Family Literacy Grants
Applications are dueJune 11 for Even Start Statewide Family Literacy Initiative Grants, sponsored by the U. S. Department of Education, for state offices or agencies that have not received the grants previously. Grants are used to plan and implement statewide family literacy intiatives. Approximately 5 grants ranging from $75,000 to $250,000 are available. Contact: Tanielle Johnson, USDE, 400 Maryland Avenue SW, Washington, DC 20202-6132; (202) 205-9588; e-mail: Tanielle_Johnson@ed.gov; Web site: http://www.ed.gov/legislation/FedRegister/announcements/2001- 2/041201a.html.
*Binlingual Education Grants
Applications are due June 15 for Bilingual Education Comprehensive School Grants, sponsored by the U. S. Department of Education. Grants are to implement schoolwide bilingual education programs or schoolwide alternative instruction programs that serve all LEP students. Contact: Margarita Ackley or Lorena Dickerson or Jessica Knight, USDE, 400 Maryland Ave. S.W., Room 5086, Switzer Building, Washington, DC 20202-6510; Margarita Ackley (202) 205-0506, Lorena Dickerson (202) 205-9044, Jessica Knight (202) 205-0706; e-mail: Margarita.Ackley@ed.gov, Lorena.Dickerson@ed.gov, Jessica.Knight@ed.gov.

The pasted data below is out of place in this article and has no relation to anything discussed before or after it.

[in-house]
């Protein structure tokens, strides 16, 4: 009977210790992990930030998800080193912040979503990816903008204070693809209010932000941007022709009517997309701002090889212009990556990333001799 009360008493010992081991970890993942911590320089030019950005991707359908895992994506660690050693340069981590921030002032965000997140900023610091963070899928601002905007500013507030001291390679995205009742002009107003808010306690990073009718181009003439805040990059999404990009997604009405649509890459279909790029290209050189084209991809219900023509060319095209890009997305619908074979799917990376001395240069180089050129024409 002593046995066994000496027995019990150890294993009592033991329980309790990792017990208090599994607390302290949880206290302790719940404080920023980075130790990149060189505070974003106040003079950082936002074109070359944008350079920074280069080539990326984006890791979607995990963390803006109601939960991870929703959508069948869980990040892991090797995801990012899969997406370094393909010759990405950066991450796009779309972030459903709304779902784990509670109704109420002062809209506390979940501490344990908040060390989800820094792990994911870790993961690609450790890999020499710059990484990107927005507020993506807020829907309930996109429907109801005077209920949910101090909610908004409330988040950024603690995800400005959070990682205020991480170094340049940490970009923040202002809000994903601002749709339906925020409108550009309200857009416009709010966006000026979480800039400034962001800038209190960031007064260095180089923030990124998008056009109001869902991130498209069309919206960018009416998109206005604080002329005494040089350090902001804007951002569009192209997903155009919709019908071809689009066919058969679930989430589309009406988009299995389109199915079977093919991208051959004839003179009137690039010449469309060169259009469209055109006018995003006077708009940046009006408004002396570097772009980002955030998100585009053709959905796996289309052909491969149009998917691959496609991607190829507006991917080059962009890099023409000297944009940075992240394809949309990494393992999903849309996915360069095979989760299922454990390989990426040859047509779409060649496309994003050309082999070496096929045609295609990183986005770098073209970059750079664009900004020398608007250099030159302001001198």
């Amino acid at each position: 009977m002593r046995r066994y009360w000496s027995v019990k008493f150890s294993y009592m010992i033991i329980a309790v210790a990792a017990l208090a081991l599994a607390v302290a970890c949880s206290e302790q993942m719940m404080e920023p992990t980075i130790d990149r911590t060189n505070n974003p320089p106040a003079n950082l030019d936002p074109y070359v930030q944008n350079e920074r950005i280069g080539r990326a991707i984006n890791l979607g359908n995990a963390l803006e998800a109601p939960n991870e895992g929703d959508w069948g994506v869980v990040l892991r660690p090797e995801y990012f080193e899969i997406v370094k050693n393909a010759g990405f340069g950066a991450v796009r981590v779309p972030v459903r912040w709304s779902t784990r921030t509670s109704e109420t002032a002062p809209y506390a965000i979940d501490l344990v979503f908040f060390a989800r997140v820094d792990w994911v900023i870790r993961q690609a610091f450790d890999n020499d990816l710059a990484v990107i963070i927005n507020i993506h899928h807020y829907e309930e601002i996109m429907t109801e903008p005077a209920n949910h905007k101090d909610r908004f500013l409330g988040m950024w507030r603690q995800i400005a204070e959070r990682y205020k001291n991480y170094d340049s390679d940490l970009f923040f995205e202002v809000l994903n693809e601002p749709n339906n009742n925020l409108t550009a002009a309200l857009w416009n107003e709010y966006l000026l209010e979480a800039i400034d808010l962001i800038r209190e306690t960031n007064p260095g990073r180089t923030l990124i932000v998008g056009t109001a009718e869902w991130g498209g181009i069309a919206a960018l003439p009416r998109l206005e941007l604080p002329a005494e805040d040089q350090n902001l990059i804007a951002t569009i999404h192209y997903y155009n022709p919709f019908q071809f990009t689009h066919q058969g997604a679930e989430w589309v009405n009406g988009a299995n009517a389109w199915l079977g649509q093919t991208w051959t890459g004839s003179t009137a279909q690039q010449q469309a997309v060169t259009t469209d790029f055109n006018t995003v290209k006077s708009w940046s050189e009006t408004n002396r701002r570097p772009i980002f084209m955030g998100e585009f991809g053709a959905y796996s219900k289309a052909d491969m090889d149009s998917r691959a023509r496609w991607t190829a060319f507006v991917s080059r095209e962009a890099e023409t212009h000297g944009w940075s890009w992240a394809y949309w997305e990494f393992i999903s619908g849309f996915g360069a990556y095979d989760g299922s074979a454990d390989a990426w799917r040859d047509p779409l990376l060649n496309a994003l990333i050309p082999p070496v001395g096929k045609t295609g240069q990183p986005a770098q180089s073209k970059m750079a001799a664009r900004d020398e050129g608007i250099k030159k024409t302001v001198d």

*Transition to Teaching Grants
Applications are due June 15 for Transition to Teaching Program grants, sponsored by the U. S. Department of Education. Grants support the recruitment, training and placement of talented individuals from other fields into teaching positions in K-12 classrooms. Contact: Frances Yvonne Hicks, USDE, 400 Maryland Ave. S.W., Room 3E224, Washington, DC 20202-6140; (202) 260-0964; fax: (202) 205-5630; e-mail: email@example.com.
*Early Childhood Educator Grants